Saturday, February 17, 2007

"Kriminalpolizei Peine, Schneider* ist mein Name..."












Yes, it's true, yesterday we were stopped by the German version of the FBI on our way from Leipzig to L√ľneburg. As if the background of the journey itself isn't interesting enough, our drive increased in comedy tenfold as a black Mercedes passed us and flashed a hand-held, lit "Stop" sign out the window, and motioned for us to follow them off the Autobahn. Schneider's partner swiftly reached out the window and slapped a blue light on the roof of the car, and they continued to a gas station parking lot, with us obediently following. After all, we knew what this was all about.

"Good evening, FBI Peine, my name is Schneider," the incredibly television- detective-show-looking officer said. I'm talking Columbo quality here, this guy was incredible. Black leather bomber jacket, some sort of mid-eighties half-mullet and a shaggy walrus-style mustache. I nearly cracked up. Then he flashed his keychain (as pictured above) as ID. This time I really had to bite my lip to keep from laughing.

"I'll tell you what this is all about," Schneider said. "You have no tail lights. The back of your car is completely dark. Please turn on the car and I'll show you."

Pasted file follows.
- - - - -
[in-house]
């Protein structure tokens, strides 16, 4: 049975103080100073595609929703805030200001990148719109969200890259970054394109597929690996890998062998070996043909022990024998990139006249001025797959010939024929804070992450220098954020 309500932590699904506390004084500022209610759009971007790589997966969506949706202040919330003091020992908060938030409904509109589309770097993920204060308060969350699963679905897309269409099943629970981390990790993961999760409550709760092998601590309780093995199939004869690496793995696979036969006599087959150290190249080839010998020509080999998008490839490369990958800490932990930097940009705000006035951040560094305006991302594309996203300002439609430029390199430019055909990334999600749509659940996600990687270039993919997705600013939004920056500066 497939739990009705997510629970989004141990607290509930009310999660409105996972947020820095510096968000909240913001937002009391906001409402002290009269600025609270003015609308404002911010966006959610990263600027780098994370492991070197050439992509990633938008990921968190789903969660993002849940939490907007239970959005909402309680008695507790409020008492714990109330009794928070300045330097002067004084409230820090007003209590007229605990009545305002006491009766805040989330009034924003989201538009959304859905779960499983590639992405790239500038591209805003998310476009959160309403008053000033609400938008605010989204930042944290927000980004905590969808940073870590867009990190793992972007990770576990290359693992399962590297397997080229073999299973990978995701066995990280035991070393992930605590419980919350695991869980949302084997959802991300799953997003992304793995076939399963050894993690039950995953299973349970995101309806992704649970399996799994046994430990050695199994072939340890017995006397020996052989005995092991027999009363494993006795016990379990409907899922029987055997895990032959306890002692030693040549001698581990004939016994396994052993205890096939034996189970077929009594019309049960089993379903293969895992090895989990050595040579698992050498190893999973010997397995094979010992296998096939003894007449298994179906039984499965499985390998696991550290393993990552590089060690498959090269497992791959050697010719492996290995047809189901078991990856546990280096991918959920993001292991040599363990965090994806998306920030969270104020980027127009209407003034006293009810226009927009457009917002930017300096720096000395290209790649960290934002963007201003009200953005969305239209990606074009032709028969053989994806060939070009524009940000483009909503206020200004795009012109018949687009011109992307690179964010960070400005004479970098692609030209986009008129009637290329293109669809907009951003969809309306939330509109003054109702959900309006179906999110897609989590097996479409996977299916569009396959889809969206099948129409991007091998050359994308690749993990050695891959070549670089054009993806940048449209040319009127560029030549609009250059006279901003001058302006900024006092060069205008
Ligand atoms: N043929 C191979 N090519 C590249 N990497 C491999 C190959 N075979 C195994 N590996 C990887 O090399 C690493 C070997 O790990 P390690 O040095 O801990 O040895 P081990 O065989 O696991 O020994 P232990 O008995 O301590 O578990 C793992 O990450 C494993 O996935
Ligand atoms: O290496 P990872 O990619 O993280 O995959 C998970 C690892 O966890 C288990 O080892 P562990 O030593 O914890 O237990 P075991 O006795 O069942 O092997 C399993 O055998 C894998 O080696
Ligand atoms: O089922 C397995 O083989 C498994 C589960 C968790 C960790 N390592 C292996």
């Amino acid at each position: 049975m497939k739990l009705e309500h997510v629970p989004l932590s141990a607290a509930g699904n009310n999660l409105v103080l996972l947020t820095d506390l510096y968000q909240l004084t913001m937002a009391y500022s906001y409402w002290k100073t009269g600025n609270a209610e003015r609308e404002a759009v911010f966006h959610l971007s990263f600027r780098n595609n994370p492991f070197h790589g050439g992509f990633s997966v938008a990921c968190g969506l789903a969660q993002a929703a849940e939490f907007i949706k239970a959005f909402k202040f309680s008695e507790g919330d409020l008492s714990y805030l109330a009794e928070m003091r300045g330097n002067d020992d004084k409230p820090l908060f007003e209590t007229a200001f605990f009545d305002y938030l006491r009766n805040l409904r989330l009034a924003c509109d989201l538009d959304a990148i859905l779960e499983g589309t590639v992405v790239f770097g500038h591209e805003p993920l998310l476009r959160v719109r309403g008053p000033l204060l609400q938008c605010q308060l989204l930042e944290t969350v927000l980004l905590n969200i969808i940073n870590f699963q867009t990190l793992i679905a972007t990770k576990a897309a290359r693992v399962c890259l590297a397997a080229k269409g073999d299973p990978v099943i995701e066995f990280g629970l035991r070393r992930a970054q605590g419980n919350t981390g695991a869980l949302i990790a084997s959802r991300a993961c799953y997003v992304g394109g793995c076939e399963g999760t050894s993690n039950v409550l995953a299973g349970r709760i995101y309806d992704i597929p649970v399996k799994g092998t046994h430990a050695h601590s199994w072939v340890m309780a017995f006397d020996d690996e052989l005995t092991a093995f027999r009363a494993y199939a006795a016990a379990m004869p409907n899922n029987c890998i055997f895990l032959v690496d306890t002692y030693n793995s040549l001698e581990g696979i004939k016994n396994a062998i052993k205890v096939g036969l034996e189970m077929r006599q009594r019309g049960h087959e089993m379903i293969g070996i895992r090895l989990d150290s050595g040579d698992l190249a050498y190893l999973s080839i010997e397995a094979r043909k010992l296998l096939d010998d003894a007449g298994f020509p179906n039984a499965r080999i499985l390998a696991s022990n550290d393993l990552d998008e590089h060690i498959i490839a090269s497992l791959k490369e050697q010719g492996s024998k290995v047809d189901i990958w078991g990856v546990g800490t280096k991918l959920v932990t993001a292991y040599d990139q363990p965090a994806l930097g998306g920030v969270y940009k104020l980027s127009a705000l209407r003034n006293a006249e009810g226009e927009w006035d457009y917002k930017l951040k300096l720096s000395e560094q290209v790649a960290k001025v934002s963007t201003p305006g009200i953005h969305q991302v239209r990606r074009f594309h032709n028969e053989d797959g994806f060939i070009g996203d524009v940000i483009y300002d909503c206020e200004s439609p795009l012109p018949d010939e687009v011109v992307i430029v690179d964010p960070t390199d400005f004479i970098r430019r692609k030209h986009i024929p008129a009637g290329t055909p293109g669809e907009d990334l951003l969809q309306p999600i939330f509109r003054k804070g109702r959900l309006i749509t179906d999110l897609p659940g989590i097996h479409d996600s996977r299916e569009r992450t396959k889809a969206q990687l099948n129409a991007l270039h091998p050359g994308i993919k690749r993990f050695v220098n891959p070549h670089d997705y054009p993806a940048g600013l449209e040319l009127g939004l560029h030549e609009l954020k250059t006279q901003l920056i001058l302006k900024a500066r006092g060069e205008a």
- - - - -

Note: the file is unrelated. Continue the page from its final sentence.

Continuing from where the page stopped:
Of course we acted surprised, but unfortunately this is a routine problem with the old Ford Scorpio. The light switch is on the fritz and the dashboard lighting and tail lights go out sometimes. This was one of those times. The switch has been changed a few times, and a new one has been ordered yet again. So, Schneider showed us the problem and recommended we call roadside assistance for some help if we couldn't get help in the gas station. After all, as an FBI officer, he can't write any warnings or tickets, he's really out to get the bad guys. Since we knew what the problem was and that we couldn't get it fixed before a new switch came, we gave them a good head start and continued on our way. Amazingly, on the return trip from L√ľneburg, my driver had the idea to hit the switch with his fist to see if it helps, and the lights suddenly went back on. After turning the car off, the lights didn't come back on, but by punching the switch again, they did! That's a much more cost-effective solution than ordering a new switch every 2-4 weeks.

But back to this keychain as ID thing. I guess in Germany this is enough, flashing your keychain as some sort of secret code saying "I am legitimate", but somehow in the USA that just wouldn't cut it. Either people would speed off laughing at you, or you'd be shot by someone who can't stand the police or anyone who dares to act like the police. Really, no one would believe it. This officer was a true work of art, and in that, he was convincing, but that, in addition to a keychain, would still not be enough in the United States.

Another part of me, despite the fact that I am so sceptical of the keychain, really wants one of these. On one hand, it seems so mysterious like I'm a double agent leading a secret life, and on the other hand, it would be a great conversation piece. Every time I got out my keys I could tell this story, and that would be incredibly pleasing.

*names have been changed to protect the Kriminalpolizei Peine and their fine work protecting us